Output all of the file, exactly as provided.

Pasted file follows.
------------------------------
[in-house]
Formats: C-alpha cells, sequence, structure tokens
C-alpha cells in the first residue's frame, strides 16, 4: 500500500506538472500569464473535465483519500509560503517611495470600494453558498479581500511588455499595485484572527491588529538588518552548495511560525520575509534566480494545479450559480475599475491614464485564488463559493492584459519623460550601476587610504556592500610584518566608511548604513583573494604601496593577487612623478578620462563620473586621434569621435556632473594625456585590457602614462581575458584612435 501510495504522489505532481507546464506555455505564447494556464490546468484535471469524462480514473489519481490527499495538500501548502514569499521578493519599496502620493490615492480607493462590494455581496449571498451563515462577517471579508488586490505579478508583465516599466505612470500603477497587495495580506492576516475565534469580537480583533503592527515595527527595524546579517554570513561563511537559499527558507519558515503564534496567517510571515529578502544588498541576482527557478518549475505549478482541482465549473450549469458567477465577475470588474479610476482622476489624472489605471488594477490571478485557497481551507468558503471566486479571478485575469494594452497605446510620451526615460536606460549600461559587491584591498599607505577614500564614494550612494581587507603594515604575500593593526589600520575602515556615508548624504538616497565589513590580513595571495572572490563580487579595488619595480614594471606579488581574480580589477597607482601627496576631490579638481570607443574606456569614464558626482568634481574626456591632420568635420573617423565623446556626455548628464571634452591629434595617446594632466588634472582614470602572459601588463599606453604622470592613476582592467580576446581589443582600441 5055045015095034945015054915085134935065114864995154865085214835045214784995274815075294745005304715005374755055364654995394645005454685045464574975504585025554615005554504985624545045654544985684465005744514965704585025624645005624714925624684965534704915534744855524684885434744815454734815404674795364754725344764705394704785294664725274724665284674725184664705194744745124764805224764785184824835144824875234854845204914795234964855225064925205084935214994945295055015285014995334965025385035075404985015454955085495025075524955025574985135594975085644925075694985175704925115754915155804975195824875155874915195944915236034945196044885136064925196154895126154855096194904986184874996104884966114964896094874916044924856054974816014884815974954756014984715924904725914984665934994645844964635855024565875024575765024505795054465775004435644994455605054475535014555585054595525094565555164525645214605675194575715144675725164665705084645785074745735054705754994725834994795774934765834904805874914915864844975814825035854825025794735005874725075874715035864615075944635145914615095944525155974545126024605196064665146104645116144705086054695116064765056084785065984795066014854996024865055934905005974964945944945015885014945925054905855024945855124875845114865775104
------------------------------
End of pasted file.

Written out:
[in-house]
Formats: C-alpha cells, sequence, structure tokens
C-alpha cells in the first residue's frame, strides 16, 4: 500500500506538472500569464473535465483519500509560503517611495470600494453558498479581500511588455499595485484572527491588529538588518552548495511560525520575509534566480494545479450559480475599475491614464485564488463559493492584459519623460550601476587610504556592500610584518566608511548604513583573494604601496593577487612623478578620462563620473586621434569621435556632473594625456585590457602614462581575458584612435 501510495504522489505532481507546464506555455505564447494556464490546468484535471469524462480514473489519481490527499495538500501548502514569499521578493519599496502620493490615492480607493462590494455581496449571498451563515462577517471579508488586490505579478508583465516599466505612470500603477497587495495580506492576516475565534469580537480583533503592527515595527527595524546579517554570513561563511537559499527558507519558515503564534496567517510571515529578502544588498541576482527557478518549475505549478482541482465549473450549469458567477465577475470588474479610476482622476489624472489605471488594477490571478485557497481551507468558503471566486479571478485575469494594452497605446510620451526615460536606460549600461559587491584591498599607505577614500564614494550612494581587507603594515604575500593593526589600520575602515556615508548624504538616497565589513590580513595571495572572490563580487579595488619595480614594471606579488581574480580589477597607482601627496576631490579638481570607443574606456569614464558626482568634481574626456591632420568635420573617423565623446556626455548628464571634452591629434595617446594632466588634472582614470602572459601588463599606453604622470592613476582592467580576446581589443582600441 5055045015095034945015054915085134935065114864995154865085214835045214784995274815075294745005304715005374755055364654995394645005454685045464574975504585025554615005554504985624545045654544985684465005744514965704585025624645005624714925624684965534704915534744855524684885434744815454734815404674795364754725344764705394704785294664725274724665284674725184664705194744745124764805224764785184824835144824875234854845204914795234964855225064925205084935214994945295055015285014995334965025385035075404985015454955085495025075524955025574985135594975085644925075694985175704925115754915155804975195824875155874915195944915236034945196044885136064925196154895126154855096194904986184874996104884966114964896094874916044924856054974816014884815974954756014984715924904725914984665934994645844964635855024565875024575765024505795054465775004435644994455605054475535014555585054595525094565555164525645214605675194575715144675725164665705084645785074745735054705754994725834994795774934765834904805874914915864844975814825035854825025794735005874725075874715035864615075944635145914615095944525155974545126024605196064665146104645116144705086054695116064765056084785065984795066014854996024865055934905005974964945944945015885014945925054905855024945855124875845114865775104